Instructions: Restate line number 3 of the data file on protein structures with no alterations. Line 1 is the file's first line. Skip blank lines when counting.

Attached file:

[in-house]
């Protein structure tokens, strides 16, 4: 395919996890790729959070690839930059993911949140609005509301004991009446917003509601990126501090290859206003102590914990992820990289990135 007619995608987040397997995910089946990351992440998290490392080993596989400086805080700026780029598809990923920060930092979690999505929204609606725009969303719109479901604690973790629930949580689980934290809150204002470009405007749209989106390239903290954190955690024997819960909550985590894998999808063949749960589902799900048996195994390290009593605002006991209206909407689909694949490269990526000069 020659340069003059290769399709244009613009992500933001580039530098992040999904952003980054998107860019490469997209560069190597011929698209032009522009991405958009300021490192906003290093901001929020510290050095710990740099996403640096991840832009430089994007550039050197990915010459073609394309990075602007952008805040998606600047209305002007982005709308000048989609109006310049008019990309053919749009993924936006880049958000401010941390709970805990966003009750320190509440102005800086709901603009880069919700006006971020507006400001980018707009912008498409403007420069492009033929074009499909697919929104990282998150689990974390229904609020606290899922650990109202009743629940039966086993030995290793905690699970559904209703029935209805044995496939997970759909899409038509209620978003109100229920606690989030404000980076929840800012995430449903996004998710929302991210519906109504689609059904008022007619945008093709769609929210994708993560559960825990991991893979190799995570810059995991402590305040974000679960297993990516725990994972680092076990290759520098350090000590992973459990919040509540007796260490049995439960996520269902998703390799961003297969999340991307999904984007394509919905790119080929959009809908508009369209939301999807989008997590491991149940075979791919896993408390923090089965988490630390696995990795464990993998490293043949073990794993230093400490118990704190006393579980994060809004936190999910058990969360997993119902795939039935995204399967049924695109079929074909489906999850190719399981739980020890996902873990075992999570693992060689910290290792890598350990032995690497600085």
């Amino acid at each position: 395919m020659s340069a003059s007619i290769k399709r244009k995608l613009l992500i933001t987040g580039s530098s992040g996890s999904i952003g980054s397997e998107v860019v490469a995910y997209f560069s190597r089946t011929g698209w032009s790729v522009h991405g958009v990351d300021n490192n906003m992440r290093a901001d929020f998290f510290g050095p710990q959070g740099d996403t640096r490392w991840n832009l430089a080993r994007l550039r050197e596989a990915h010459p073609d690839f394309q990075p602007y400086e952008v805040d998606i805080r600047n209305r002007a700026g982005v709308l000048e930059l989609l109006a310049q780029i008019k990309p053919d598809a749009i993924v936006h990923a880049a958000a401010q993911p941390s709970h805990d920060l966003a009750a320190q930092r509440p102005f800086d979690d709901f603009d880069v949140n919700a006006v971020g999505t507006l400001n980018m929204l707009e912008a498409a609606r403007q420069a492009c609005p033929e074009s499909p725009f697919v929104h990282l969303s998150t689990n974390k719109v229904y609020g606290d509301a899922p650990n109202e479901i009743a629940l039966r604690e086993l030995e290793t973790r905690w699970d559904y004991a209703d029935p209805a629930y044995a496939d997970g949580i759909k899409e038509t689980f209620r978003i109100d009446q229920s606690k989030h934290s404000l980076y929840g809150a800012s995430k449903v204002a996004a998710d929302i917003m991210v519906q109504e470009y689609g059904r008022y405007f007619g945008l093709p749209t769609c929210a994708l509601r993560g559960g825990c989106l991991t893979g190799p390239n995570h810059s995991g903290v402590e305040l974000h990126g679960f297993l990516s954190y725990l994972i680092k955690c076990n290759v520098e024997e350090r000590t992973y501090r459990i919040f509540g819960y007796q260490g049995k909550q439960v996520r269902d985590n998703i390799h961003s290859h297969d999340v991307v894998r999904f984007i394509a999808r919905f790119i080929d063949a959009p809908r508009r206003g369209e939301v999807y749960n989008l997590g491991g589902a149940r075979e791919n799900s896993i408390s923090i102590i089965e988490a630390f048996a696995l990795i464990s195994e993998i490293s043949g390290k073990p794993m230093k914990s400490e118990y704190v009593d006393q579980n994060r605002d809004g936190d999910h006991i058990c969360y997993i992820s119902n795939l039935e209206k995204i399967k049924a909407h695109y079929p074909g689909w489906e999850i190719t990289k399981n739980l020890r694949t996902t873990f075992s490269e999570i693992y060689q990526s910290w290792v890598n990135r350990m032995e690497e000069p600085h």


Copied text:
């Amino acid at each position: 395919m020659s340069a003059s007619i290769k399709r244009k995608l613009l992500i933001t987040g580039s530098s992040g996890s999904i952003g980054s397997e998107v860019v490469a995910y997209f560069s190597r089946t011929g698209w032009s790729v522009h991405g958009v990351d300021n490192n906003m992440r290093a901001d929020f998290f510290g050095p710990q959070g740099d996403t640096r490392w991840n832009l430089a080993r994007l550039r050197e596989a990915h010459p073609d690839f394309q990075p602007y400086e952008v805040d998606i805080r600047n209305r002007a700026g982005v709308l000048e930059l989609l109006a310049q780029i008019k990309p053919d598809a749009i993924v936006h990923a880049a958000a401010q993911p941390s709970h805990d920060l966003a009750a320190q930092r509440p102005f800086d979690d709901f603009d880069v949140n919700a006006v971020g999505t507006l400001n980018m929204l707009e912008a498409a609606r403007q420069a492009c609005p033929e074009s499909p725009f697919v929104h990282l969303s998150t689990n974390k719109v229904y609020g606290d509301a899922p650990n109202e479901i009743a629940l039966r604690e086993l030995e290793t973790r905690w699970d559904y004991a209703d029935p209805a629930y044995a496939d997970g949580i759909k899409e038509t689980f209620r978003i109100d009446q229920s606690k989030h934290s404000l980076y929840g809150a800012s995430k449903v204002a996004a998710d929302i917003m991210v519906q109504e470009y689609g059904r008022y405007f007619g945008l093709p749209t769609c929210a994708l509601r993560g559960g825990c989106l991991t893979g190799p390239n995570h810059s995991g903290v402590e305040l974000h990126g679960f297993l990516s954190y725990l994972i680092k955690c076990n290759v520098e024997e350090r000590t992973y501090r459990i919040f509540g819960y007796q260490g049995k909550q439960v996520r269902d985590n998703i390799h961003s290859h297969d999340v991307v894998r999904f984007i394509a999808r919905f790119i080929d063949a959009p809908r508009r206003g369209e939301v999807y749960n989008l997590g491991g589902a149940r075979e791919n799900s896993i408390s923090i102590i089965e988490a630390f048996a696995l990795i464990s195994e993998i490293s043949g390290k073990p794993m230093k914990s400490e118990y704190v009593d006393q579980n994060r605002d809004g936190d999910h006991i058990c969360y997993i992820s119902n795939l039935e209206k995204i399967k049924a909407h695109y079929p074909g689909w489906e999850i190719t990289k399981n739980l020890r694949t996902t873990f075992s490269e999570i693992y060689q990526s910290w290792v890598n990135r350990m032995e690497e000069p600085h």